Babak Farahmand (John R. Lewis ’20, Computer Science) came to the U.S. as a refugee from Iran six years ago without any money, connections, or understanding of the English language, but managed to graduate debt-free.
Farahmand was determined to pursue higher education, transferring to UC Santa Cruz from Berkeley City College in 2018. Although this was a huge accomplishment, he struggled to find the right support along the way, and was unfamiliar with the university system. A fierce optimist, he was dogged in finding resources.
When he first arrived at UCSC, he didn’t know who to turn to for help in navigating the campus. Without a support network, he says he didn’t even know what questions to ask. He also felt immense pressure to graduate from UCSC in two years or less—taking longer wasn’t financially feasible since he had to work full time to support himself.
Then he found the Services for Transfers and Re-entry Students (STARS) office, where staff explained STARS’ services and showed Farahmand how to apply for a campus job.
For the rest of his time at UCSC, Farahmand held several on and off-campus jobs, including developing the website for the Genomics Institute, working on DEI initiatives in Baskin Engineering, and working at a construction company in Capitola. All the while, Farahmand managed his own small consulting business DamianoDesigns, which he founded in 2016.
Eventually he became fluent enough in the system to access financial aid, but was only able to utilize it for a small portion of his tuition. Farahmand graduated from UC Santa Cruz debt-free predominantly through his own efforts to support himself.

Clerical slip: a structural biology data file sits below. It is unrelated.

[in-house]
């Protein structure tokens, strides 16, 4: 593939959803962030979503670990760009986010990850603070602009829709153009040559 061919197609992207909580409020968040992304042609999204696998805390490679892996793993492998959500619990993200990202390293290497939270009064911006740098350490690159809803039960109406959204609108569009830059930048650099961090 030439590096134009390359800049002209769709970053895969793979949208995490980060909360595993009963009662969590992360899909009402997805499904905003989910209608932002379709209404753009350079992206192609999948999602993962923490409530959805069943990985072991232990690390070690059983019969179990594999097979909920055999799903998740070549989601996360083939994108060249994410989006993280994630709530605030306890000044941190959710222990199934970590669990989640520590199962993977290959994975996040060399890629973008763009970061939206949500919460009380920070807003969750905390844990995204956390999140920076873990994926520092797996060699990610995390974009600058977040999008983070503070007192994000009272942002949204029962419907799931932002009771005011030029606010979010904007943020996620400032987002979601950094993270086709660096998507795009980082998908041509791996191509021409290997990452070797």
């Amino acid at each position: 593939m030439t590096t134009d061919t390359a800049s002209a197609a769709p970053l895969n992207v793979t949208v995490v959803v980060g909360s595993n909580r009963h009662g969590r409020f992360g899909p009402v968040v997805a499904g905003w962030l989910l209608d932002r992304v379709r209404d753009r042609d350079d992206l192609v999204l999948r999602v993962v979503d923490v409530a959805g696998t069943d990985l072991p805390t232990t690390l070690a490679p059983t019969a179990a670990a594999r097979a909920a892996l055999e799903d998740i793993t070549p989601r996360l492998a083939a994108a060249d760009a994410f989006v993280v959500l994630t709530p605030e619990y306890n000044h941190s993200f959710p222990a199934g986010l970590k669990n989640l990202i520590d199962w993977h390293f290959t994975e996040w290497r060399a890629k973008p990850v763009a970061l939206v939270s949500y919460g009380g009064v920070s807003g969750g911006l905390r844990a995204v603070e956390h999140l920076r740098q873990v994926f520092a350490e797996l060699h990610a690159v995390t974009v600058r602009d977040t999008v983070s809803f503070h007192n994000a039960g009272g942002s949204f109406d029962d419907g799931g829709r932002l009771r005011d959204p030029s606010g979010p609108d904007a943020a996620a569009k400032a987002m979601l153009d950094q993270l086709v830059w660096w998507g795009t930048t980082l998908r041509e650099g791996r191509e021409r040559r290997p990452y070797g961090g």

Farahmand wasn’t shy about asking for resources, but his other obligations limited his ability to access them. As a full-time student working full-time hours, Farahmand says he missed out on multiple opportunities to advance his career in Computer Science. He could not attend career fairs, join clubs and organizations, and he struggled to find a community and build relationships.
“I missed out on internships since paid internships were the only options; I had to have an income,” Farahmand said. “Personal networks play a huge role in getting those internships— networks I didn’t have access to.”
He said this resulted in a lot of stress since he didn’t have time or access to networks to help him find a post-college job.
Approaching graduation, he applied “to a lot of companies, hoping to get his foot in the door anywhere in the world.”
“I reduced my personal footprint to two suitcases so I could fly at a moment’s notice to any location,” Farahmand said.
He took the very first job he was offered as a Solutions Architect. In this position, Farahmand learned what he loves doing most: Blending his technical knowledge with his people skills. Eventually, he decided to leave the job as he was averaging 12-hour work days including weekends.
Now living in Oakland, Farahmand’s goal is to work as a sales engineer where he can utilize his technical, social, and problem-solving skills hand-in-hand.
Farahmand is proud of his resiliency and education that have provided him the opportunity to travel so far in the last six years—and are ushering him into his future.
Through our Student Success Initiative (SSI), UCSC is increasing access to vital programs—through resource centers, mentor networks, social and emotional support services—that give students a sense of confidence and direction and maximize their social capital. The SSI also looks to expand paid community and campus internships and research programs. Paid internships—and programs like the Chancellor’s Undergraduate Internship Program (CUIP)—provide students with life-changing experiences, social capital, and a well-rounded educational background. These vital learning experiences that occur beyond the classroom help students develop work and life skills, and explore career possibilities.